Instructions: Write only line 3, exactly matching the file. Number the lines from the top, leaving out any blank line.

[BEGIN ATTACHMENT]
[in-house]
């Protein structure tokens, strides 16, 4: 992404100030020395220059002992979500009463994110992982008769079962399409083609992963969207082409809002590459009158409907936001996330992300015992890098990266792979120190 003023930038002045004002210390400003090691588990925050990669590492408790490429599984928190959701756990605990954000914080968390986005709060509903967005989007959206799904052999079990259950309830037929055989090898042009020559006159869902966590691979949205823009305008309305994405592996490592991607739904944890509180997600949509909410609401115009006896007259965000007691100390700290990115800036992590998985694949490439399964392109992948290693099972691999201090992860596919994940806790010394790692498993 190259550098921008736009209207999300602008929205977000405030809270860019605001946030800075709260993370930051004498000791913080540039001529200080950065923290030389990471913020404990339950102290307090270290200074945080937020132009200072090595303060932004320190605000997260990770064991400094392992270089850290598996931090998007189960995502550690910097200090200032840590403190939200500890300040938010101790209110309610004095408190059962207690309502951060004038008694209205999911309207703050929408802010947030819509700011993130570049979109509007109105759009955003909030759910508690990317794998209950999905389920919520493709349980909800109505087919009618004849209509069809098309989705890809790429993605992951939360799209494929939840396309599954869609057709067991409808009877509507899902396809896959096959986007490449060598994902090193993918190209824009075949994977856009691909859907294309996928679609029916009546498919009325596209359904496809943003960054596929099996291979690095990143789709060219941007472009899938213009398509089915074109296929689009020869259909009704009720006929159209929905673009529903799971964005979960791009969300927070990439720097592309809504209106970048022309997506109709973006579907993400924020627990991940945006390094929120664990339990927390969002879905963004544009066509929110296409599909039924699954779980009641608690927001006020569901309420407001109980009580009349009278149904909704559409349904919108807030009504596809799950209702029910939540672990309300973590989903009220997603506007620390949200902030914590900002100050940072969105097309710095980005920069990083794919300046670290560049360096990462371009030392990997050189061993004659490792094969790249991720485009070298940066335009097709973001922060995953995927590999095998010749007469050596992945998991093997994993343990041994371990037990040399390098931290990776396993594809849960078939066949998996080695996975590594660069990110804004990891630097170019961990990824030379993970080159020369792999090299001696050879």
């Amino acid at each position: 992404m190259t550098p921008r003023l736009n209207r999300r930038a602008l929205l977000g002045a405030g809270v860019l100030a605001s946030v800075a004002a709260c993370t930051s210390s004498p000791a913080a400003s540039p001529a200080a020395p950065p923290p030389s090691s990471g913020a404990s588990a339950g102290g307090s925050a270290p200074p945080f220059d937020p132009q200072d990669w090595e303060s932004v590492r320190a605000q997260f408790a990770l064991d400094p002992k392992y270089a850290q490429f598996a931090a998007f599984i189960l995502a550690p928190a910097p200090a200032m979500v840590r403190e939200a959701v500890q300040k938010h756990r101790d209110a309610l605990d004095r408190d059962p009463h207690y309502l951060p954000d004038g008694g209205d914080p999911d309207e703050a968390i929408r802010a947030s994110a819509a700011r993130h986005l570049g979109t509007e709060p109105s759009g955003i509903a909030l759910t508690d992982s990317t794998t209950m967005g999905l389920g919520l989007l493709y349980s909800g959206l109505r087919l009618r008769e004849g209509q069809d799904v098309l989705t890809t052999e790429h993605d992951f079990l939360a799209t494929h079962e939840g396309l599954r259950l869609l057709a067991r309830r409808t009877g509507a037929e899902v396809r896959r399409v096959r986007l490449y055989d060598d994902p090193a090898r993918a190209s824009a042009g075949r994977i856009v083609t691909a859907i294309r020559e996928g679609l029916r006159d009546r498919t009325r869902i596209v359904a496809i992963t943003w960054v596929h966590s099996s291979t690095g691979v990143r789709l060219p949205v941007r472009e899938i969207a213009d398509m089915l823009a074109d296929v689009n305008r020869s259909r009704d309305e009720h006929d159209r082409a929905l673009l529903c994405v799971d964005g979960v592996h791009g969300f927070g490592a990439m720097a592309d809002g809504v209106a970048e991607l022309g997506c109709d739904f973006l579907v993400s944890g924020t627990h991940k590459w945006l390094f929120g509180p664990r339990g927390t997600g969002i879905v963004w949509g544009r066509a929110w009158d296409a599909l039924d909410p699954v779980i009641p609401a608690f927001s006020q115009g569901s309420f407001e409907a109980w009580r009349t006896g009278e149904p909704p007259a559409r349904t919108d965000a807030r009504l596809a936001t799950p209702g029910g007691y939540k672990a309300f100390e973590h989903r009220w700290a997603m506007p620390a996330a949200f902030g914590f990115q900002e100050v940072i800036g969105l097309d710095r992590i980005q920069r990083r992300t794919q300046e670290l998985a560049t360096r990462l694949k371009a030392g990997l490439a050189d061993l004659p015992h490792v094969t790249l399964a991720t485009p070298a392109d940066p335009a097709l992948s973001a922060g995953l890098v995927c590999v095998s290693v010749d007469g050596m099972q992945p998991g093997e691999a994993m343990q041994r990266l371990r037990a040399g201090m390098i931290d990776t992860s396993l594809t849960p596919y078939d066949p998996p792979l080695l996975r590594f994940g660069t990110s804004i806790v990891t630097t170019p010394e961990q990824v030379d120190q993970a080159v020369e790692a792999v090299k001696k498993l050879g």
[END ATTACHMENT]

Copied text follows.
């Amino acid at each position: 992404m190259t550098p921008r003023l736009n209207r999300r930038a602008l929205l977000g002045a405030g809270v860019l100030a605001s946030v800075a004002a709260c993370t930051s210390s004498p000791a913080a400003s540039p001529a200080a020395p950065p923290p030389s090691s990471g913020a404990s588990a339950g102290g307090s925050a270290p200074p945080f220059d937020p132009q200072d990669w090595e303060s932004v590492r320190a605000q997260f408790a990770l064991d400094p002992k392992y270089a850290q490429f598996a931090a998007f599984i189960l995502a550690p928190a910097p200090a200032m979500v840590r403190e939200a959701v500890q300040k938010h756990r101790d209110a309610l605990d004095r408190d059962p009463h207690y309502l951060p954000d004038g008694g209205d914080p999911d309207e703050a968390i929408r802010a947030s994110a819509a700011r993130h986005l570049g979109t509007e709060p109105s759009g955003i509903a909030l759910t508690d992982s990317t794998t209950m967005g999905l389920g919520l989007l493709y349980s909800g959206l109505r087919l009618r008769e004849g209509q069809d799904v098309l989705t890809t052999e790429h993605d992951f079990l939360a799209t494929h079962e939840g396309l599954r259950l869609l057709a067991r309830r409808t009877g509507a037929e899902v396809r896959r399409v096959r986007l490449y055989d060598d994902p090193a090898r993918a190209s824009a042009g075949r994977i856009v083609t691909a859907i294309r020559e996928g679609l029916r006159d009546r498919t009325r869902i596209v359904a496809i992963t943003w960054v596929h966590s099996s291979t690095g691979v990143r789709l060219p949205v941007r472009e899938i969207a213009d398509m089915l823009a074109d296929v689009n305008r020869s259909r009704d309305e009720h006929d159209r082409a929905l673009l529903c994405v799971d964005g979960v592996h791009g969300f927070g490592a990439m720097a592309d809002g809504v209106a970048e991607l022309g997506c109709d739904f973006l579907v993400s944890g924020t627990h991940k590459w945006l390094f929120g509180p664990r339990g927390t997600g969002i879905v963004w949509g544009r066509a929110w009158d296409a599909l039924d909410p699954v779980i009641p609401a608690f927001s006020q115009g569901s309420f407001e409907a109980w009580r009349t006896g009278e149904p909704p007259a559409r349904t919108d965000a807030r009504l596809a936001t799950p209702g029910g007691y939540k672990a309300f100390e973590h989903r009220w700290a997603m506007p620390a996330a949200f902030g914590f990115q900002e100050v940072i800036g969105l097309d710095r992590i980005q920069r990083r992300t794919q300046e670290l998985a560049t360096r990462l694949k371009a030392g990997l490439a050189d061993l004659p015992h490792v094969t790249l399964a991720t485009p070298a392109d940066p335009a097709l992948s973001a922060g995953l890098v995927c590999v095998s290693v010749d007469g050596m099972q992945p998991g093997e691999a994993m343990q041994r990266l371990r037990a040399g201090m390098i931290d990776t992860s396993l594809t849960p596919y078939d066949p998996p792979l080695l996975r590594f994940g660069t990110s804004i806790v990891t630097t170019p010394e961990q990824v030379d120190q993970a080159v020369e790692a792999v090299k001696k498993l050879g």